Place and Horizon.John W. M. Krummel - 2019 - In Peter D. Hershock & Roger T. Ames (eds.), Philosophies of Place: An Intercultural Conversation. Honolulu, HI, USA: University of Hawai'i Press. pp. 65-87.
    A chapter in the book, Philosophies of Place: An Intercultural Conversation, edited by Peter D. Hershock and Roger T. Ames, and published by University of Hawaii Press. In this chapter I present a phenomenological ontology of place vis-a-vis horizon and also alterity (otherness), discussing related themes in Heidegger, Kitaro Nishida, Shizuteru Ueda, Otto Bollnow, Karl Jaspers, Ed Casey, Günter Figal, Bernhard Waldenfels, and others. Wherever we are we are implaced, delimited in our being-in-the-world constituted by a horizon that implaces us, (...)
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  20.  22
    Kenotic Chorology as A/Theology in Nishida and Beyond.John W. M. Krummel - 2019 - Sophia 58 (2):255-282.
    In this paper, I explore a possible a/theological response to what Nietzsche called the ‘death of God’—or Hölderlin’s and Heidegger’s ‘flight of the gods’—through a juxtaposition of the Christian-Pauline concept of kenōsis and the ancient Greek-Platonic notion of chōra, and by taking Nishida Kitarō’s appropriations of these concepts as a clue and starting point. Nishida refers to chōra in 1926 to initiate his philosophy of place and then makes reference to kenōsis in 1945 in his final work that culminates—without necessarily (...)
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  21.  21
    Contemporary Japanese Philosophy: A Reader.John W. M. Krummel - 2019 - Rowman & Littlefield International.
    This important volume introduces the reader to a variety of schools of thought. Ideal for classroom use, this is the ultimate resource for students and teachers of Japanese philosophy.
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  22.  35
    Comparative Philosophy in Japan: Nakamura Hajime and Izutsu Toshihiko.John W. M. Krummel - 2019 - In Bret W. Davis (ed.), The Oxford Handbook of Japanese Philosophy. Oxford University Press.
    This chapter discusses the comparative philosophies of two premier comparativists of postwar Japan, Nakamura Hajime and Izutsu Toshihiko. Both were known as accomplished scholars within their respective fields—Buddhist studies and Indology for Nakamura, and Islamic studies for Izutsu—when they initiated their comparative projects. Each had a distinct vision of what comparison entails and the sort of philosophy it would produce. Nakamura’s project was a world history of ideas that uncovers basic patterns in the unfolding of human thought. Izutsu aims to (...)
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  23.  22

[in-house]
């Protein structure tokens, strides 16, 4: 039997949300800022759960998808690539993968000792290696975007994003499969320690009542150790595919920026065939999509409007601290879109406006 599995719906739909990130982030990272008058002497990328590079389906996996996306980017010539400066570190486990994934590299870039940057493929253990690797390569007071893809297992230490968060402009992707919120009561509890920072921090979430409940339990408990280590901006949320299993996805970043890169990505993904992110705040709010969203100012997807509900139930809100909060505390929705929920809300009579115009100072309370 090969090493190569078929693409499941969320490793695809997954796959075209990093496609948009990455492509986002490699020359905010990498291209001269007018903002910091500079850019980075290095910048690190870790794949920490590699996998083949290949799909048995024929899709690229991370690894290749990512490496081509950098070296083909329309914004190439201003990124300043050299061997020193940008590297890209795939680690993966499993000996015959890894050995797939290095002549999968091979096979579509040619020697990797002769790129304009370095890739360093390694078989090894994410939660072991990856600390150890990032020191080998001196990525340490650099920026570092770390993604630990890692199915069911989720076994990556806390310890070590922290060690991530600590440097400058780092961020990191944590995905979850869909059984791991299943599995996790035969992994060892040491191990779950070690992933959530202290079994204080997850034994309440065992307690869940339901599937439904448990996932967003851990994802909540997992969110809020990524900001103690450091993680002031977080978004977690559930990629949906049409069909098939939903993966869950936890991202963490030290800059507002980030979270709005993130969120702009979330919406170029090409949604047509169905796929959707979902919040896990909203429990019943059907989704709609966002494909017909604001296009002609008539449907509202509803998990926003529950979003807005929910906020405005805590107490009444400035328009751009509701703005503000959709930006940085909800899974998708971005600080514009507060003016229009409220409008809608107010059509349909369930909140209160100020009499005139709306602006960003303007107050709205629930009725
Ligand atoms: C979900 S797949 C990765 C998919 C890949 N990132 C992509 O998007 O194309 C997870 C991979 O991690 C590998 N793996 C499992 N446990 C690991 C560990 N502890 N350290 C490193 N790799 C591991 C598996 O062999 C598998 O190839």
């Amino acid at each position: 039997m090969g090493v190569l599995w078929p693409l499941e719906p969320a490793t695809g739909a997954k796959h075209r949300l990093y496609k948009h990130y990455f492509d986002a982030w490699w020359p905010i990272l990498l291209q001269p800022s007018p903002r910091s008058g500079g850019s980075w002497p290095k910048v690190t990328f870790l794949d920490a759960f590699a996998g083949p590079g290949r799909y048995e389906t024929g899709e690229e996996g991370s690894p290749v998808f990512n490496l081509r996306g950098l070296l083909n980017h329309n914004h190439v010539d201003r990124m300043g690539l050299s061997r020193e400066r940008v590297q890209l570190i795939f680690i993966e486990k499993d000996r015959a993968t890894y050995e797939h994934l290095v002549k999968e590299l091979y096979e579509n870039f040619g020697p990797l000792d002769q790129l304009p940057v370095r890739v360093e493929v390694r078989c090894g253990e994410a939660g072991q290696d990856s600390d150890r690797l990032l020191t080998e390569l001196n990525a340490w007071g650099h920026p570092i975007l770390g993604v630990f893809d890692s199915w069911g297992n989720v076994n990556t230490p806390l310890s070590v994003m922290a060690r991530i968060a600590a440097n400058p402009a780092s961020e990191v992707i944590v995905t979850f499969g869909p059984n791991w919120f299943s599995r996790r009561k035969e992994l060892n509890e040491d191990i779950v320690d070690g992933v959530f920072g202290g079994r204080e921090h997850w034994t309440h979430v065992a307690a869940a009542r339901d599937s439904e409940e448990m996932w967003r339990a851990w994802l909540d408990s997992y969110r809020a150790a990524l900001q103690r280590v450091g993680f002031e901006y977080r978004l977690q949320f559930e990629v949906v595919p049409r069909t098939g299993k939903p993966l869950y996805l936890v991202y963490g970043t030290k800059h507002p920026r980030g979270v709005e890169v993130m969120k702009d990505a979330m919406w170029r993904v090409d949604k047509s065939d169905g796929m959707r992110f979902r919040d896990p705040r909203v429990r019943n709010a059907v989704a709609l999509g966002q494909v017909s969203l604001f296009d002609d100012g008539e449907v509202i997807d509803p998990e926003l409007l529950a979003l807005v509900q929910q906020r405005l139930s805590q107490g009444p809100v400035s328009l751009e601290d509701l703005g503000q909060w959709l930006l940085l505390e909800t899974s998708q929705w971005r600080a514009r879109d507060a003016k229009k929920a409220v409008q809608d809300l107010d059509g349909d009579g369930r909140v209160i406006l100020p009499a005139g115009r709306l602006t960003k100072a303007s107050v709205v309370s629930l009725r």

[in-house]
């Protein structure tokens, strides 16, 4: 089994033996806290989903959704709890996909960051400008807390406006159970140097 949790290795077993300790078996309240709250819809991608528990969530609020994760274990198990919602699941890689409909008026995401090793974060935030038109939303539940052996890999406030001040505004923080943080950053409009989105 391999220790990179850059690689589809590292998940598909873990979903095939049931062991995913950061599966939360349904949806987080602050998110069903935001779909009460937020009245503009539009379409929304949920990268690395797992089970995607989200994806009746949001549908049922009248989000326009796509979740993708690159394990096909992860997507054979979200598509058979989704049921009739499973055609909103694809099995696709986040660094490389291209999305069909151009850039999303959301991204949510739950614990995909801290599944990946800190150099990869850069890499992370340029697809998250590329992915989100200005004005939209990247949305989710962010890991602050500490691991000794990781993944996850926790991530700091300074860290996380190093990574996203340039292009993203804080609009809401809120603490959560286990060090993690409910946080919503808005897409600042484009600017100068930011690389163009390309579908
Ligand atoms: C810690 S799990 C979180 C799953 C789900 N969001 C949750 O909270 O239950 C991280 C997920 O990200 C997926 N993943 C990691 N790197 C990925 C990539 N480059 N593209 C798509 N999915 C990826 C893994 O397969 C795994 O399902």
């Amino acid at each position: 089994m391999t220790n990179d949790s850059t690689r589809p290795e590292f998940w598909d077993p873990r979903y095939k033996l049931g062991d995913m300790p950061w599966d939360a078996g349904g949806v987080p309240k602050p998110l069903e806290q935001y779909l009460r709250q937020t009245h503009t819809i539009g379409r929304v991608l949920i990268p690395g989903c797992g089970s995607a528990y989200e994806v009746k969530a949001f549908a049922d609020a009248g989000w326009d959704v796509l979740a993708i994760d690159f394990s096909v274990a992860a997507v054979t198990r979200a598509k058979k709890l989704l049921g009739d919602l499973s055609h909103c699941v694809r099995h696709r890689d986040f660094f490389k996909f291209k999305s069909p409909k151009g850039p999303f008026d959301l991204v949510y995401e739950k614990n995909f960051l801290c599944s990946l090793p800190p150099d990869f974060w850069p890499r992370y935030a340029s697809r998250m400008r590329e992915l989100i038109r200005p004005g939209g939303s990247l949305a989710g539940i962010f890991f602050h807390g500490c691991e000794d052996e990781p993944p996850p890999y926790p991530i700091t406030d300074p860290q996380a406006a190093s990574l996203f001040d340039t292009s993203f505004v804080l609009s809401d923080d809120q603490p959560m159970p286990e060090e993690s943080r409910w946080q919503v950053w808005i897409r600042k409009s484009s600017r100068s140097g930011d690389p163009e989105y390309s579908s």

‘The Logic of Place’ and Common Sense.Nakamura Yūjirō & John W. M. Krummel - 2015 - Social Imaginaries 1 (1):83-103.
    The essay is a written version of a talk Nakamura Yūjirō gave at the College international de philosophie in Paris in 1983. In the talk Nakamura connects the issue of common sense in his own work to that of place in Nishida Kitarō and the creative imagination in Miki Kiyoshi. He presents this connection between the notions of common sense, imagination, and place as constituting one important thread in contemporary Japanese philosophy. He begins by discussing the significance of place that (...)
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  24.  14
    Nishitani Keiji: Nihilism, Buddhism, Anontology.John W. M. Krummel - 2019 - In Gereon Kopf (ed.), The Dao Companion to Japanese Buddhist Philosophy. New York, NY, USA: Springer. pp. 649-79.
    In the paper/chapter, I examine Nishitani's appropriation of Buddhist thought as a response to nihilism and I regard his stance as an 'anontology' (neither ontology nor meontology), a neologism I've applied in my discussions of Nishida in other works as well.
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  25.  21
    Praxis of the Middle: Self and No-Self in Early Buddhism.John W. M. Krummel - 2005 - International Philosophical Quarterly 45 (4):517-535.
    This paper considers the controversy surrounding the Buddhist doctrine of “no-self”, and especially the question of whether the Buddha himself meant by it unequivocally the ontological denial of the self. The emergence of this doctrine is connected with the Buddha’s attempt to forge a “middle way” that avoids the extreme views of “eternalism” in regards to the soul and “annihilationism” of the soul at bodily death. By looking at the earliest works of the Pāli canon, three of the five Nikāyas (...)
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  26. The Unsolved Issue of Consciousness.Nishida Kitarō & John W. M. Krummel - 2012 - Philosophy East and West 62 (1):44-51.
    This essay by Nishida Kitarō from 1927, translated into English here for the first time, is from the initial period of what has come to be called “Nishida philosophy” (Nishida tetsugaku), when Nishida was first developing his conception of “place” (basho). Nishida here inquires into the relationship between logic and consciousness in terms of place and implacement in order to overcome the shortcomings of previous philosophical attempts—from the ancient Greeks to the moderns—to dualistically conceive the relationship between being and knowing (...)
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  27.  1
    On Nothingness in the Heart of the Empire and the Wartime Politics of the Kyoto School.John W. M. Krummel - forthcoming - Comparative and Continental Philosophy:1-11.
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  28.  28